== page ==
4. Small variations in property features, such as living area or lot size, may not affect the value a buyer would pay for two otherwise comparable properties. I will need to look for differences that can be shown to affect the market. These differences must be accounted for in any comparison of properties that have sold.
5. You should know that inconsistent results in the assessor’s computer value system are not usually enough to prove the value on your property is wrong.
The following is my appeal procedure for property tax appraisals in Tennessee:
Appeal to the County Board of Equalization
A taxpayer may file a protest of an assessment to the Shelby County Board of Equalization. The statutes require this Board to begin its annual session on May 1 each year. Traditionally, the Board usually meets as required, but then adjourns to meet on a later publicized date in order to allow time for the taxpayers to receive all the notices and complete negotiations with the Assessor. The Board does set an annual deadline for filing an appeal. These dates have been typically June 30 in non-reappraisal years and July 31 in reappraisal years.
Most County Board assessment appeals are first heard by a Hearing Officer appointed by the Board. The Hearing Officer makes a recommendation to the Full Board, however, the Board is not compelled to accept the recommendation. In any event, the taxpayer has the right to a hearing before the Full Board if not satisfied with the Hearing Officer recommendation or if the Board denies the recommendation.
Appeal to the State Board of Equalization
If the taxpayer is not satisfied with the County Board’s decision, the taxpayer may appeal further to the State Board of Equalization. The appeal must be filed before August 1 or within forty five (45) days from the date of the notice from the County Board of Equalization, whichever is the later date.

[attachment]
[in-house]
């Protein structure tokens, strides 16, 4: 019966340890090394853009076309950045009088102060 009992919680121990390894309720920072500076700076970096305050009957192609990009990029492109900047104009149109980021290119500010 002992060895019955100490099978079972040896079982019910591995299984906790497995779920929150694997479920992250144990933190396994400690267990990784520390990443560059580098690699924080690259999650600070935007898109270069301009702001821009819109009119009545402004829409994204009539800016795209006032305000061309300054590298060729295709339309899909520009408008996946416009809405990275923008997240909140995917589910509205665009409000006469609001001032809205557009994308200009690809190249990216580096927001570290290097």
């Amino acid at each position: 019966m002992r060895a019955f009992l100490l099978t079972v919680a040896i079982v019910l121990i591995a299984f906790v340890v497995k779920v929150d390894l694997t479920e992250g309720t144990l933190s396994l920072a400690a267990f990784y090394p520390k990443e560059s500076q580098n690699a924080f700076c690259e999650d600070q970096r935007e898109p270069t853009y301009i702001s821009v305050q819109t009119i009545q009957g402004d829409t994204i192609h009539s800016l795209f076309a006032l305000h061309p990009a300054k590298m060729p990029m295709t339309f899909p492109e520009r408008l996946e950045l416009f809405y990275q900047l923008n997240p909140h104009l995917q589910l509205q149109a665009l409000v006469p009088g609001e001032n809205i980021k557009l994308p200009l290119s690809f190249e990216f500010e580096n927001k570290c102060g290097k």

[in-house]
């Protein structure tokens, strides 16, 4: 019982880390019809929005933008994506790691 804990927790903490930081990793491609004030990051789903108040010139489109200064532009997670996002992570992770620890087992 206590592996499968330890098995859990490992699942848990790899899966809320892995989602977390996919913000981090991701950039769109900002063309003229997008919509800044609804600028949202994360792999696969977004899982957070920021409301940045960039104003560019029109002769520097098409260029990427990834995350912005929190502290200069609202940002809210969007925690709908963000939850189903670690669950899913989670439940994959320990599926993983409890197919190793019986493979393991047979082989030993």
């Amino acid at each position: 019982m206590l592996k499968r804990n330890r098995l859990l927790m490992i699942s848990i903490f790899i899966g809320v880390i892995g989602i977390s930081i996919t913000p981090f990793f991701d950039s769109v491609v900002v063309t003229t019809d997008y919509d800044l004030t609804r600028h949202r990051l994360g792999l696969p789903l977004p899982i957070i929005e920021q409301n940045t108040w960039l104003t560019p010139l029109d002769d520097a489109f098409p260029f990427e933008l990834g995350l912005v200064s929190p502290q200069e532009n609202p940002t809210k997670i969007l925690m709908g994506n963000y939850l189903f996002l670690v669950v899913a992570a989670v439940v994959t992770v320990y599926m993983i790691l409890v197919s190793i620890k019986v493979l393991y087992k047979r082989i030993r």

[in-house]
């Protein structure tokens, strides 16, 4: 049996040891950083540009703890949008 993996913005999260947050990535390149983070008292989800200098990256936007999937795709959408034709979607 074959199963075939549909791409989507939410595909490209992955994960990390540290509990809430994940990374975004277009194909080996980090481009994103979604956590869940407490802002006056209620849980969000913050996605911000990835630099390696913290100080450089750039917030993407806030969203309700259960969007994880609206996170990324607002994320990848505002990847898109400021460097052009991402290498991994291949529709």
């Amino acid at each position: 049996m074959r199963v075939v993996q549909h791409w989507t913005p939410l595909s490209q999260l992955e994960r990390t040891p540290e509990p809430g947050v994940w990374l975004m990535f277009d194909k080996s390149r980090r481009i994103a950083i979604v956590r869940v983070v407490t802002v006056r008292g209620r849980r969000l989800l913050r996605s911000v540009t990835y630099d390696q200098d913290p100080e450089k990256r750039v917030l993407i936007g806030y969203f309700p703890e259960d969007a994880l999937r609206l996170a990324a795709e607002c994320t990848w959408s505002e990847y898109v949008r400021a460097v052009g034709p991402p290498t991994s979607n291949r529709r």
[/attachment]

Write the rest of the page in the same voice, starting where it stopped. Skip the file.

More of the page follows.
The State Board is appellate only; that is, all appeals must first be heard by the County Board. If the taxpayer fails to first appear before the County Board of Equalization, an appeal may be filed directly with the State Board if the Taxpayer is able to show reasonable cause for not following the property procedures.
Appeals to the State Board may be filed in electronic or in written form. If filed online, the Taxpayer is still subsequently required to file a notarized statement.
There are fees for State Board filings. As these fees change from time to time, Taxpayers are advised to contact the State Board for the latest charges.
The State Board hearing is conducted first before a Hearing Officer or Administrative Judge. If the taxpayer is not satisfied after the first hearing, a further appeal may be filed with the Assessment Appeals Commission. The taxpayer may file a further appeal to the State Board members, but granting a hearing or review is at the Board’s discretion.
The taxpayer has the right to file for judicial review in chancery courty of any final order from the Board. Few assessment valuation cases are filed in the courts in Tennessee. Among other reasons, this is primarily due to the many levels of administrative appeals first offered the taxpayer